For the third time in the last two months Parliamentary time was allocated to the issue of road safety in the Westminster Hall Debate on Road Justice and the legal framework held on the 20th of November 2018. The following MPs spoke at the debate:
- Ruth Cadbury
- Barry Sheerman
- Tim Farron
- Matt Western
- John Lamont
- Marcus Jones
- Liz McInnes
- Derek Thomas
- Jim Fitzpatrick
- Andrew Selous
- Judith Cummins
- Dr Sarah Wollaston
- Preet Kaur Gill
- Afzal Khan
- Jim Shannon
- Stuart C. McDonald
- Yasmin Qureshi, Shadow Justice Minister
- Rory Stewart, Minister of State for the Ministry of Justice
Summaries of key speeches are below:
Ruth Cadbury, along with John Lamont, had secured the debate and they touched on a range of issues. Both stated that four areas of road justice need review by the government: clarity over the distinction in charging and sentencing between dangerous and careless driving; misuse of the exceptional hardship rule in respect of driving bans; inadequate sentences for leaving the scene of an accident; and car-dooring. They also outlined the positive impact these changes could have on encouraging the uptake of cycling and walking.
PACTS Chair Barry Sheerman then highlighted the issue of employers putting undertrained delivery cyclists and motorcyclists into dangerous situations and the lack of strong research on the impact of exemplary sentencing on casualty numbers. Mr Sheerman emphasised the global impact of road collisions with 1.3 million people being killed on roads annually. He also recalled the impact technology has had on the safety of car occupants but the lack of similar improvements for vulnerable road users.
Andrew Selous voiced his support for tougher penalties for hit and run, greater clarity on definitions of careless and dangerous driving and the inclusion of the Dutch Reach in the Highway Code and driving instruction. He also concerns over the inadequacy of rest centres for HGV drivers, the use of fake number plates and cars being registered at ‘addresses of convenience’ and called for increased civility and understanding on the roads.
Dr Sarah Wollaston highlighted the health benefits of walking and cycling and suggested closing the exceptional hardship loophole which allows those with more than 12 points on their licences to continue driving. She also suggested that the government emphasise the immediacy and certainty of consequences for dangerous driving and asked Justice Minister Rory Stewart MP to consider the role restorative justice could play in driving offences.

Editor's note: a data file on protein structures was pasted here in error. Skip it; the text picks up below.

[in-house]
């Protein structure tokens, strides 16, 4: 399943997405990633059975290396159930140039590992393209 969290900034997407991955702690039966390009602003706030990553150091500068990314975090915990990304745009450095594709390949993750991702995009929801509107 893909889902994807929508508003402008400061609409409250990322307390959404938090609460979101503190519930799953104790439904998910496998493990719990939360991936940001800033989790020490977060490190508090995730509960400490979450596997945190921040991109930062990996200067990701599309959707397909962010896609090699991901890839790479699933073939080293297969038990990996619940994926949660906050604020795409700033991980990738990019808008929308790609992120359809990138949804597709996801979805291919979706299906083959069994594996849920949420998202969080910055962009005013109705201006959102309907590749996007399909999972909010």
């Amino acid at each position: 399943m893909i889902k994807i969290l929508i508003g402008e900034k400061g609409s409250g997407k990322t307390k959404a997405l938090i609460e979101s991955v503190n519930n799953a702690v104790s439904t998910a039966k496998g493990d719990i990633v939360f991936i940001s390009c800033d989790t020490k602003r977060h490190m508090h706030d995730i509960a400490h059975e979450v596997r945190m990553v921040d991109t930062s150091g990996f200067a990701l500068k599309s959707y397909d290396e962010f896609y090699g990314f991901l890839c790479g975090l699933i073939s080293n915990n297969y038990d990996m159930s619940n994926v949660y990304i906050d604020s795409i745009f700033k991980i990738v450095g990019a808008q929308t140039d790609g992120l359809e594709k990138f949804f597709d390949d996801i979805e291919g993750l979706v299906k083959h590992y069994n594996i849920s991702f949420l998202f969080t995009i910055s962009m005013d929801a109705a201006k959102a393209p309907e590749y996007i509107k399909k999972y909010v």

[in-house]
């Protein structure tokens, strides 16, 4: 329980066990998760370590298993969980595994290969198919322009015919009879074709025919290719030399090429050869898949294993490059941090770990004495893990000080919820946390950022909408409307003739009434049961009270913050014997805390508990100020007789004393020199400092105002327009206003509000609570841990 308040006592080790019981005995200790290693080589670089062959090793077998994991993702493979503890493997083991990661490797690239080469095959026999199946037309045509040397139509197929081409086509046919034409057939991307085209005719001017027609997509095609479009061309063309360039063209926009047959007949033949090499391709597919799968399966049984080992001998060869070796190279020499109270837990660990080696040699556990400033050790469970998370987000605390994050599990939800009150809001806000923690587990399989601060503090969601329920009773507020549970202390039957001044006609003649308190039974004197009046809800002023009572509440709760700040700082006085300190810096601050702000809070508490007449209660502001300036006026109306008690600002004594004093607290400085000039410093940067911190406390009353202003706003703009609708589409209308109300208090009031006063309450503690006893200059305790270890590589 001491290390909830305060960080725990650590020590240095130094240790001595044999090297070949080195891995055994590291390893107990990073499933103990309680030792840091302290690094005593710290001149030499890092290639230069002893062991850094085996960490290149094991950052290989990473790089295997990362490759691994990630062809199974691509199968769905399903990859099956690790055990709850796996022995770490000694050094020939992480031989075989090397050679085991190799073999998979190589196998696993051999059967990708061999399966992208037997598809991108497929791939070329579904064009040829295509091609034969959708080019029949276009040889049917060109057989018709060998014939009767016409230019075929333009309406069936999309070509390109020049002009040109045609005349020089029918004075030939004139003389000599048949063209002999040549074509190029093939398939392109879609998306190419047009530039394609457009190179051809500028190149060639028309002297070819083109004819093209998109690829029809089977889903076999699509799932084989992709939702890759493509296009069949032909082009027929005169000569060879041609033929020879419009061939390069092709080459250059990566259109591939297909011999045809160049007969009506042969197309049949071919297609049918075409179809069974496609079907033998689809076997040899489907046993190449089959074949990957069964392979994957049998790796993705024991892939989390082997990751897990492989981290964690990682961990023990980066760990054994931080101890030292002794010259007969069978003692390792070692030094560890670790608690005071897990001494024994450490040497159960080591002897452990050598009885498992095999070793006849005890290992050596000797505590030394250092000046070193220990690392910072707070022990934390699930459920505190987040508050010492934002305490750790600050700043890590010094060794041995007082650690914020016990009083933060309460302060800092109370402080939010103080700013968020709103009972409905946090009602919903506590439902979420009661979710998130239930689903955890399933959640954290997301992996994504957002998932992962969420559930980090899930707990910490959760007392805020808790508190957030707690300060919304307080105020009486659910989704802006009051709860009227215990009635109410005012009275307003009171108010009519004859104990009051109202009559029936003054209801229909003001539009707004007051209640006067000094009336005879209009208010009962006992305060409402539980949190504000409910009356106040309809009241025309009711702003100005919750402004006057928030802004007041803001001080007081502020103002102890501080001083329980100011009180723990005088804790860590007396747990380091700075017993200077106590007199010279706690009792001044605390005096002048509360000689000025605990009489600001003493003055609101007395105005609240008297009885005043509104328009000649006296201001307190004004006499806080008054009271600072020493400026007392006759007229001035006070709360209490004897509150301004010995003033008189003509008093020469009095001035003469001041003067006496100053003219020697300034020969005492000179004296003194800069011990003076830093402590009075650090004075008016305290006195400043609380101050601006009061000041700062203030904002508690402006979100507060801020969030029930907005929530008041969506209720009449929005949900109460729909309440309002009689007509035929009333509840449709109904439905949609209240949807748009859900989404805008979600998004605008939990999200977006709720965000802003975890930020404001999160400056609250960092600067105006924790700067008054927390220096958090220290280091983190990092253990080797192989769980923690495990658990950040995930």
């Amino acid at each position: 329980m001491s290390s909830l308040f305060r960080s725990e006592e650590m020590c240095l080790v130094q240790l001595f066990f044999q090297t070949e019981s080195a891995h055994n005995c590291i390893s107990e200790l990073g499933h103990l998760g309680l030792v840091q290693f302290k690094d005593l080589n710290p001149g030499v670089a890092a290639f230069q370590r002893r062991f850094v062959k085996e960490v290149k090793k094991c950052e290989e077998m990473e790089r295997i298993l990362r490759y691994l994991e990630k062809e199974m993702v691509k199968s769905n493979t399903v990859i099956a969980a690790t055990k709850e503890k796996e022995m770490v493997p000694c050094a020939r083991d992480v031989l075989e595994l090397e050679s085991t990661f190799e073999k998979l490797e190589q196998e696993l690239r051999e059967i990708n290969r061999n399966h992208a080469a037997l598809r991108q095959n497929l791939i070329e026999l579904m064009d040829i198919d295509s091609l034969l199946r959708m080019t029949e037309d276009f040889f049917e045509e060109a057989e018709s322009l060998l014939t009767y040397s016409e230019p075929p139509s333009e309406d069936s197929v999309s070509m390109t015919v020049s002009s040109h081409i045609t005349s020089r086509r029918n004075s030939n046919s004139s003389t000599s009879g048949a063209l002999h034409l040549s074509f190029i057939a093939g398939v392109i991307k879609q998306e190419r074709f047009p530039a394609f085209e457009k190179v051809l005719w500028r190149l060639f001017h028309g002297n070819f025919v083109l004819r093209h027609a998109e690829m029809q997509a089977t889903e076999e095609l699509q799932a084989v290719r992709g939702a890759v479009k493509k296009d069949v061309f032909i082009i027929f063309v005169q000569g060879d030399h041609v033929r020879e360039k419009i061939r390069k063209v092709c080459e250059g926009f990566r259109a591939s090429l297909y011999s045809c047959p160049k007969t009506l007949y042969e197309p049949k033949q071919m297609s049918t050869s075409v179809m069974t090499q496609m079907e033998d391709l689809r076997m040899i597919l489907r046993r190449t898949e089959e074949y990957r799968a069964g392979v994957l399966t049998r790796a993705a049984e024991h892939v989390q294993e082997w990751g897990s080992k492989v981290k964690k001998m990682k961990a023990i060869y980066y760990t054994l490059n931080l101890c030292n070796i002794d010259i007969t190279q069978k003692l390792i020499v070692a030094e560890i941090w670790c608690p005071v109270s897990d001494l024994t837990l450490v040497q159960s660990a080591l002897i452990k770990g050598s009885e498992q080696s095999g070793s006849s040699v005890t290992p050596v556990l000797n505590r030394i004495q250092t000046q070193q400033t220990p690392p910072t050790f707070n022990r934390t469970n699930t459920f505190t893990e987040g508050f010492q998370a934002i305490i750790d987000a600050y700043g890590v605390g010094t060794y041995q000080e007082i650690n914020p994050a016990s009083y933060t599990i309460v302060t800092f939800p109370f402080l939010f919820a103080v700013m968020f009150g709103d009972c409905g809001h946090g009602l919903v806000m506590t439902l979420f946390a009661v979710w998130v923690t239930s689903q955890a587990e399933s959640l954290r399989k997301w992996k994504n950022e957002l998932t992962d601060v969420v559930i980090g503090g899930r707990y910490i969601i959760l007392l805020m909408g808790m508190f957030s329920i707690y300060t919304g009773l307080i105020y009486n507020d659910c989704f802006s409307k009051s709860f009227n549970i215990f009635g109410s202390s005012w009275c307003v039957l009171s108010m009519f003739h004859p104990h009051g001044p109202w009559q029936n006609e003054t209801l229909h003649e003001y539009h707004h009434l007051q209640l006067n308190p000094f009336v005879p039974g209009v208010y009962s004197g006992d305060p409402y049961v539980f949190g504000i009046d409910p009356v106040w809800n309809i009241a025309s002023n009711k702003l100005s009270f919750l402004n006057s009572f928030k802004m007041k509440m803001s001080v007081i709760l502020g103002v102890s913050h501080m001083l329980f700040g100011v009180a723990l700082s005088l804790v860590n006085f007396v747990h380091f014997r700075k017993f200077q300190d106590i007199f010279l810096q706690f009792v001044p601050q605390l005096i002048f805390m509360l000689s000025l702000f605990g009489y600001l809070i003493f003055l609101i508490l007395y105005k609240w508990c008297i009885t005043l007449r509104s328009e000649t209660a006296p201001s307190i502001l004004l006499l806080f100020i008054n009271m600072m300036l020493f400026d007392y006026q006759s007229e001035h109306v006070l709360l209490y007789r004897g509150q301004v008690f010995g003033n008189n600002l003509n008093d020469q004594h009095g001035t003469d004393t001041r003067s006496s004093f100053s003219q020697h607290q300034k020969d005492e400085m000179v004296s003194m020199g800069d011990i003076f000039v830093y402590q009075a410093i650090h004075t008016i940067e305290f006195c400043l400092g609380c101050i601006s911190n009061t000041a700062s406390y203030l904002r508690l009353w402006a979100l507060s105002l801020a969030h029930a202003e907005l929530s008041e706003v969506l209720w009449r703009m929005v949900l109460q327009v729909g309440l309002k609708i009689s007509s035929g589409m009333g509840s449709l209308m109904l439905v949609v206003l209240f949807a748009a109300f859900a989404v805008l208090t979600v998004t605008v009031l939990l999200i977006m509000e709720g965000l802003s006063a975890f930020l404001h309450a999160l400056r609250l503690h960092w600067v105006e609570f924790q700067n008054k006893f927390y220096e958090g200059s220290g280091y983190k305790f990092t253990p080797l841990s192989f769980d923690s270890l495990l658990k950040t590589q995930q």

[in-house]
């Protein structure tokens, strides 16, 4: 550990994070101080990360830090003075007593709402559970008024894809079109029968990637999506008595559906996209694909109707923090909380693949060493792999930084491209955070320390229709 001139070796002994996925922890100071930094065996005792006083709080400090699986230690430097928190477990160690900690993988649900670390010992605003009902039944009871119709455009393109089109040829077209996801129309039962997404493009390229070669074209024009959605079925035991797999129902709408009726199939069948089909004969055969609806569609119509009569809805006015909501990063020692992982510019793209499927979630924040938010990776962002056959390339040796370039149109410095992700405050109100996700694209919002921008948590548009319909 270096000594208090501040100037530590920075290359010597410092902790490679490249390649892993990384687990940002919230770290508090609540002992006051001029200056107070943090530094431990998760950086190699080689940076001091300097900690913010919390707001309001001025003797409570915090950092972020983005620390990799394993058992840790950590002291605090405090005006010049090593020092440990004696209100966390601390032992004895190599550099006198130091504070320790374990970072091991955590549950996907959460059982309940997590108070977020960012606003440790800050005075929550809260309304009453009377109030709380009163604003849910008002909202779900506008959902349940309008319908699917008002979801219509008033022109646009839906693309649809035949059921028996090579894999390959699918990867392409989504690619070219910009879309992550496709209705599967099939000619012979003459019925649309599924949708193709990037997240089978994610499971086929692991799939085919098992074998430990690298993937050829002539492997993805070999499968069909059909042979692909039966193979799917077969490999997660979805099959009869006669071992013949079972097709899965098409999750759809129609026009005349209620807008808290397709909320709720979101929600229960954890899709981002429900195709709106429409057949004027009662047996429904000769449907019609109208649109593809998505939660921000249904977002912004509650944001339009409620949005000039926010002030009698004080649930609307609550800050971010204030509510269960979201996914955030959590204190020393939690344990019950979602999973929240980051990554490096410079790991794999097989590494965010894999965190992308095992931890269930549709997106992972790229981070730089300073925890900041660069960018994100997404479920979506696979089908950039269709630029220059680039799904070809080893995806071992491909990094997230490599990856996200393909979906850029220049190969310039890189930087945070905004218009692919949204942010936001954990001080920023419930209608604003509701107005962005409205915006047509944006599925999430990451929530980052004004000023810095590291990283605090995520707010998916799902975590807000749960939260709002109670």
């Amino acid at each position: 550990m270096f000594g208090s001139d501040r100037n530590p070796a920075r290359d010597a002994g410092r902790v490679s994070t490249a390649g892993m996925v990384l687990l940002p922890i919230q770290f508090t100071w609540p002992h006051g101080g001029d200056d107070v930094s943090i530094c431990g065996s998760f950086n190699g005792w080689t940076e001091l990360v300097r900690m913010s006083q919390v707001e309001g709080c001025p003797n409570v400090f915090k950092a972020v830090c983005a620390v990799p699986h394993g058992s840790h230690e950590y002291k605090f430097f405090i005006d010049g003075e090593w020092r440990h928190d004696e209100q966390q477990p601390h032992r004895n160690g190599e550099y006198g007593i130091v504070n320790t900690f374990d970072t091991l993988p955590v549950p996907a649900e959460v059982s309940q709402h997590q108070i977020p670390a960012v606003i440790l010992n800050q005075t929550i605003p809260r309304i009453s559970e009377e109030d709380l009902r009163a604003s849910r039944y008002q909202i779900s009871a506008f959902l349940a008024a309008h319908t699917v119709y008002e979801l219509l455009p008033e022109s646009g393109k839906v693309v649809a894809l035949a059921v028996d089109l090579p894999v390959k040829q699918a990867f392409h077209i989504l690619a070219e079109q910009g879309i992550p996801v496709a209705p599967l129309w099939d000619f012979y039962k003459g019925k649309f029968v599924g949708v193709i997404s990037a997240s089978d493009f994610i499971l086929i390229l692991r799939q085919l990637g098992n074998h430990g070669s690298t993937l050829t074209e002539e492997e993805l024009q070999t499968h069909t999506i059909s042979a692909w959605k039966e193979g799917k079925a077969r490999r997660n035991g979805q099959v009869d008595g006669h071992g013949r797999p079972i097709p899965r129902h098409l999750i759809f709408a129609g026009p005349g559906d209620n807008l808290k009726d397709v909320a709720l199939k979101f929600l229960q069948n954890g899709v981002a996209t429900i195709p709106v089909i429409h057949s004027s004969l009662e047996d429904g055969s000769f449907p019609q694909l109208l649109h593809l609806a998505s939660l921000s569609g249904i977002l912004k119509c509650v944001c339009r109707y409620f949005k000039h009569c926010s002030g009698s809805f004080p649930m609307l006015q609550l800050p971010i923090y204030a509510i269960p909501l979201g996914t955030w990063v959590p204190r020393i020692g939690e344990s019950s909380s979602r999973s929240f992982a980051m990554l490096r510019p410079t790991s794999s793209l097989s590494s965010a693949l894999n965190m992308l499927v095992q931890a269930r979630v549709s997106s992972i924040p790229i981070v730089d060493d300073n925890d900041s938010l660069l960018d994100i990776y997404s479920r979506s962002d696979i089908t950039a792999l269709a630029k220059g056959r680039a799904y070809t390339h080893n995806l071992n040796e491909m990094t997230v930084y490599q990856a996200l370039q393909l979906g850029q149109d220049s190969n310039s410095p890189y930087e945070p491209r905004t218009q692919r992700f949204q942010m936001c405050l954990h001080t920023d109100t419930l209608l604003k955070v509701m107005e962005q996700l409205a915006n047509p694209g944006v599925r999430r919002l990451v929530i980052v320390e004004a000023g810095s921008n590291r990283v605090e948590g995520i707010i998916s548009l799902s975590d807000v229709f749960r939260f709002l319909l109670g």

Matt Western raised the issues of a lack of enforcement of speed limits, with fewer police and the removal of speed cameras, as well as the potential safety benefits of 20 mph speed limits. He also talked about drivers and road safety in the new gig economy, and the need for tougher sentencing on those who fail to stop at the scene of a crime (hit and run).
Jim Fitzpatrick, the newly elected chair of the APPG for Transport Safety, highlighted the issue of individuals driving with more than 12 points on their license, the reduction in the numbers of road police officers, and the fact that police forces in England and Wales carried out fewer breath tests last year than at any point since data collection began in 2002. He also lent his support to the establishment of a new offence of causing death or serious injury by dangerous and careless cycling, while suggesting that the Government should commission a broader review of dangerous road behaviour.
Yasmin Qureshi, the Shadow Minister for Justice, highlighted the health impacts of walking and cycling. She stated that the framework for dangerous and careless driving is both unclear and applied inconsistently and that there is a need for a review into definitions of these offences, ideally to be carried out by the Law Commission. She also stated that the lower-tier offence could be renamed ‘unsafe’ or ‘negligent’ driving and a review should consider maximum sentences and driving bans for driving offences (including the exceptional hardship plea).
Justice Minister Rory Stewart responded to the debate, highlighting the broad health benefits of cycling and the need to increase the safety of vulnerable road users. The Minster also stated that the number of people making exceptional hardship claims seemed disproportionately large and reiterated the government intention to extend the maximum penalty for causing death by dangerous driving – or causing death by careless driving under the influence of alcohol – to a life sentence. Rory Stewart finished by noting the diverse value of cycling and the government’s duty of care and obligations to vulnerable road users.
Marcus Jones, Liz McInnes, Judith Cummins, Afzal Khan, Jim Shannon and Preet Kaur Gill took the time to mention the personal impact of road collisions and the road justice system, recounting stories and events which had effected their constituents or loved ones.
A full transcript of the debate is available here: https://hansard.parliament.uk/Commons/2018-11-20/debates/7CCA537F-54DB-4F17-92AE-60DABD4137C6/RoadSafetyAndTheLegalFramework
It can also be watched here: https://parliamentlive.tv/event/index/59fc71c3-e1a9-4c85-a979-fa3c0cabe838